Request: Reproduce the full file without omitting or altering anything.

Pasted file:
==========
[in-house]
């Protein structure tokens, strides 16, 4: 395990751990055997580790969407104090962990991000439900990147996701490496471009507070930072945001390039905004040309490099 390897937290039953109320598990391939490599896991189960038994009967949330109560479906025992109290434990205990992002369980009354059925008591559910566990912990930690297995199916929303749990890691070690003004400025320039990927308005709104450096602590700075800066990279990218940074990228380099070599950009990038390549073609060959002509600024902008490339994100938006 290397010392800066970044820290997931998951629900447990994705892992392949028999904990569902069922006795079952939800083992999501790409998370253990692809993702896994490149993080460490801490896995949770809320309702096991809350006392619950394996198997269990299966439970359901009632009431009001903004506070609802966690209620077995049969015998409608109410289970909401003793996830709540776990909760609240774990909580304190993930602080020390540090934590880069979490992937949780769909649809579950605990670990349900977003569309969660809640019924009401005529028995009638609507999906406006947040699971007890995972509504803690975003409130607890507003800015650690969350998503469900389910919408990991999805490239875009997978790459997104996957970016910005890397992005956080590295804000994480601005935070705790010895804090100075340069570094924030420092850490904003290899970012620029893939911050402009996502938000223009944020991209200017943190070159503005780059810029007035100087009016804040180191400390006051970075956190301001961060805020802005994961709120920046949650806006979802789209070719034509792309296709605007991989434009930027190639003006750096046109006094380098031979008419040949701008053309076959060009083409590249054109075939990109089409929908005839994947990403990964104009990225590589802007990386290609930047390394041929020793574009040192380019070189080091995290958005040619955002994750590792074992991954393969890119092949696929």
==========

[in-house]
């Protein structure tokens, strides 16, 4: 395990751990055997580790969407104090962990991000439900990147996701490496471009507070930072945001390039905004040309490099 390897937290039953109320598990391939490599896991189960038994009967949330109560479906025992109290434990205990992002369980009354059925008591559910566990912990930690297995199916929303749990890691070690003004400025320039990927308005709104450096602590700075800066990279990218940074990228380099070599950009990038390549073609060959002509600024902008490339994100938006 290397010392800066970044820290997931998951629900447990994705892992392949028999904990569902069922006795079952939800083992999501790409998370253990692809993702896994490149993080460490801490896995949770809320309702096991809350006392619950394996198997269990299966439970359901009632009431009001903004506070609802966690209620077995049969015998409608109410289970909401003793996830709540776990909760609240774990909580304190993930602080020390540090934590880069979490992937949780769909649809579950605990670990349900977003569309969660809640019924009401005529028995009638609507999906406006947040699971007890995972509504803690975003409130607890507003800015650690969350998503469900389910919408990991999805490239875009997978790459997104996957970016910005890397992005956080590295804000994480601005935070705790010895804090100075340069570094924030420092850490904003290899970012620029893939911050402009996502938000223009944020991209200017943190070159503005780059810029007035100087009016804040180191400390006051970075956190301001961060805020802005994961709120920046949650806006979802789209070719034509792309296709605007991989434009930027190639003006750096046109006094380098031979008419040949701008053309076959060009083409590249054109075939990109089409929908005839994947990403990964104009990225590589802007990386290609930047390394041929020793574009040192380019070189080091995290958005040619955002994750590792074992991954393969890119092949696929």